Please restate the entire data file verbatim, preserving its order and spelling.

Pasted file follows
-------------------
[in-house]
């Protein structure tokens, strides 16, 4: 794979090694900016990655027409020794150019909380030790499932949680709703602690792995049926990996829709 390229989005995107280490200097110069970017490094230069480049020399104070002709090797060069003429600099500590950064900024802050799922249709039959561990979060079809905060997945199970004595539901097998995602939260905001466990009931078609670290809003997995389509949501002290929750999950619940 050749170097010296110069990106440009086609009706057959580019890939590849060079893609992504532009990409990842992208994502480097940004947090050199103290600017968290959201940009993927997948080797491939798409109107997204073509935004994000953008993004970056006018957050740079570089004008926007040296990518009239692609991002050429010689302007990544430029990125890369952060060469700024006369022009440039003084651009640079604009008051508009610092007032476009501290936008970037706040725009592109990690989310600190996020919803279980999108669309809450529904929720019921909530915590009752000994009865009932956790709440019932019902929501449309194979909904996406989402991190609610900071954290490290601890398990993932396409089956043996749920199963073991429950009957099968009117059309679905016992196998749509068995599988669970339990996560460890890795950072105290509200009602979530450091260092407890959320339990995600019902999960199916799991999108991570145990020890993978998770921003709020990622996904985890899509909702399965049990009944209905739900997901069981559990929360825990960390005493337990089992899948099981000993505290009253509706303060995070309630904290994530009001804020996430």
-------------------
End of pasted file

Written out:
[in-house]
């Protein structure tokens, strides 16, 4: 794979090694900016990655027409020794150019909380030790499932949680709703602690792995049926990996829709 390229989005995107280490200097110069970017490094230069480049020399104070002709090797060069003429600099500590950064900024802050799922249709039959561990979060079809905060997945199970004595539901097998995602939260905001466990009931078609670290809003997995389509949501002290929750999950619940 050749170097010296110069990106440009086609009706057959580019890939590849060079893609992504532009990409990842992208994502480097940004947090050199103290600017968290959201940009993927997948080797491939798409109107997204073509935004994000953008993004970056006018957050740079570089004008926007040296990518009239692609991002050429010689302007990544430029990125890369952060060469700024006369022009440039003084651009640079604009008051508009610092007032476009501290936008970037706040725009592109990690989310600190996020919803279980999108669309809450529904929720019921909530915590009752000994009865009932956790709440019932019902929501449309194979909904996406989402991190609610900071954290490290601890398990993932396409089956043996749920199963073991429950009957099968009117059309679905016992196998749509068995599988669970339990996560460890890795950072105290509200009602979530450091260092407890959320339990995600019902999960199916799991999108991570145990020890993978998770921003709020990622996904985890899509909702399965049990009944209905739900997901069981559990929360825990960390005493337990089992899948099981000993505290009253509706303060995070309630904290994530009001804020996430």